With Christmas right around the corner, chicken hobbyists and those dreaming of acquiring chickens in the spring are making their lists and checking them twice. Of course, on the top of every chicken lover’s list is poultry-themed pajamas and the newest egg sorter. However, many chicken keepers reserve their Christmas wish list for that big-ticket item. A new chicken coop.
The big details obviously consist of designing the size to fit your proposed flock (with some room to grow), making sure your future coop will keep your chickens safe from predators, and figuring out the placement of roosts and nest boxes. These details are important to your flock, but it is the smaller details that may end up being very important to you.
Chicken Coop Doors
Let’s start with people doors. Once you’ve knocked your head on the door frame a time or two, or you realize your favorite muck bucket is too wide to fit through the opening, people doors will become an important detail to you. Make sure that your door opening will accommodate you and the tools you intend to use when caring for your flock.
Another consideration when designing your people door is assuring that you won’t lock yourself inside the coop. After army-crawling through a pop door, this small detail will become startlingly important to you. After my own army-crawl of shame, I installed a gate latch that can be disengaged from inside the coop.
A final thought on doors is designing your people door to serve a purpose beyond letting people in and out. Such a large opening has great potential for ventilating the coop. It may be wise to consider adding a screen door or dutch-style door that is divided in half to increase airflow on warm days while maintaining safety.
My coop was constructed with french doors with a screen insert one side. I can open that entire area when we’re having beautiful sunny days and the girls seem to enjoy sunning themselves.
Chicken Coop Ventilation
Along the lines of ventilation, standard eave vents are good, but adjustable ventilation is even better. Remember, ventilation is an important design feature for your coop all year long. Windows that can be slid open from top or bottom are wonderful for adjusting air flow. Attention to weather-proofing is a must to keep elements out and comfort in.
Upper wall vents with wooden awnings or shutters keep rain out and allow you to open or close the opening depending on the outdoor temperatures or weather conditions. Being able to customize your ventilation allows you to control ventilation for all four seasons.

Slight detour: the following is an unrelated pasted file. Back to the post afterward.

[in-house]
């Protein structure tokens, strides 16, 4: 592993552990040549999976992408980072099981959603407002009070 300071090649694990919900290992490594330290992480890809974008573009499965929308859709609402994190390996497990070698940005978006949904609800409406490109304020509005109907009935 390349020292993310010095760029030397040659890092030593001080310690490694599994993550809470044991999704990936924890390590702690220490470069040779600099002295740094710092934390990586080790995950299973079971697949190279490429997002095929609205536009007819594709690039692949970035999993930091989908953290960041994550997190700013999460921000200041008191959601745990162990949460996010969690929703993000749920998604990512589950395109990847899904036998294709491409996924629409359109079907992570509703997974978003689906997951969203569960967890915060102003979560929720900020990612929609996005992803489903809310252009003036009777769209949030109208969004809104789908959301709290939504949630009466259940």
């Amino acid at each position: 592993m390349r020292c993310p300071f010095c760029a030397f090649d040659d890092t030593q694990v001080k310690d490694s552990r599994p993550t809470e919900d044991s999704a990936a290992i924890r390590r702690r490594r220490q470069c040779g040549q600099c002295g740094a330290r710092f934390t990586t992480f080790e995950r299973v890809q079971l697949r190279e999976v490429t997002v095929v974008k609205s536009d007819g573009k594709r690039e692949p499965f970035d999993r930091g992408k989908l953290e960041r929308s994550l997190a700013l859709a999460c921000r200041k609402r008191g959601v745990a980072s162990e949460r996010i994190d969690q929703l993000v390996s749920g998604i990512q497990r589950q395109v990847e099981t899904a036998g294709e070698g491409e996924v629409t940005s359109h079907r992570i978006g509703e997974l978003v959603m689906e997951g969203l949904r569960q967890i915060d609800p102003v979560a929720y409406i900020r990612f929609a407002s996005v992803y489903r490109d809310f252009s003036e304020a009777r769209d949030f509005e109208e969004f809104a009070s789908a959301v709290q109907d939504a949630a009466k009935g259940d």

Another seasonal consideration is the weather during spring, summer, fall, and winter. Do the winter winds blow where you propose to locate your pop door? Will the summer sun blaze through the windows and into the nest boxes, which will discourage laying? Are the spring rains going to run off the roof causing a muddy mess outside of the coop’s entrance? Think about all seasons when you are designing.
Please note, ventilation during the winter is so important. I share Lesa Wilke’s post on winter ventilation on social media every year and I’m sharing it with you now as well.
Chicken Coop Nest Boxes
After reading all the recommendations online, you may think you’ve figured out the perfect number of nest boxes for your flock. You can design and install permanent and stationary nest boxes to collect your eggs. That seems like a sound idea, but what if all of your hens only use one box? That is a lot of wasted real estate in the coop. There are a few ideas you might want to consider when you design your nest boxes.
First, think about using individual wall-mounted nest boxes. They can be moved or removed with just a few screws. They also free up floor space, which is handy if your birds spend a lot of time in the coop.
Another great idea is to make at least one nest box a communal box. Communal boxes are two to three times wider than traditional boxes. They are great for accommodating several hens that want to lay in the same box, work great for housing broody hens and their chicks, and can be repurposed as feed and supply cabinets if the hens do not use them.
I’m also a huge fan of bucket nest boxes. I use them in the run for the ladies that prefer to lay outside of the coop.
Don’t miss out on my roundup of awesome free (or cheap) upcycled nest boxes. You probably have most of the supplies on hand already.
Chicken Coop Feed Stations
A final thought when it comes to creating your Christmas coop wish list is a proper feed station. Sure, you can hang a standard feeder in an available corner, but you can design for so much more. Chickens are known to waste food. They are really messy creatures. Pellets tend to go flying all over the place and it seems like you are refilling the feeder constantly, even with a small flock.
If you are building a coop from scratch, now is the time to think about building a feeder that fits inside the wall space, between the joists. This frees up more space inside the coop and it can be made to accommodate a 25lb bag of feed. You may also want to consider a “catch” built under the feed station so that pellets are dropped into a removable container and recycled back into the feeder. A feed catch can save you anywhere from $1 to more than $10 a month, depending on the size of your flock.
So make your list and check it twice. If you’re going to ask Santa for a chicken coop, make sure it’s a coop that is sure to please you and your flock.
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Don’t miss ⇒ The ultimate guide to raising laying hens.
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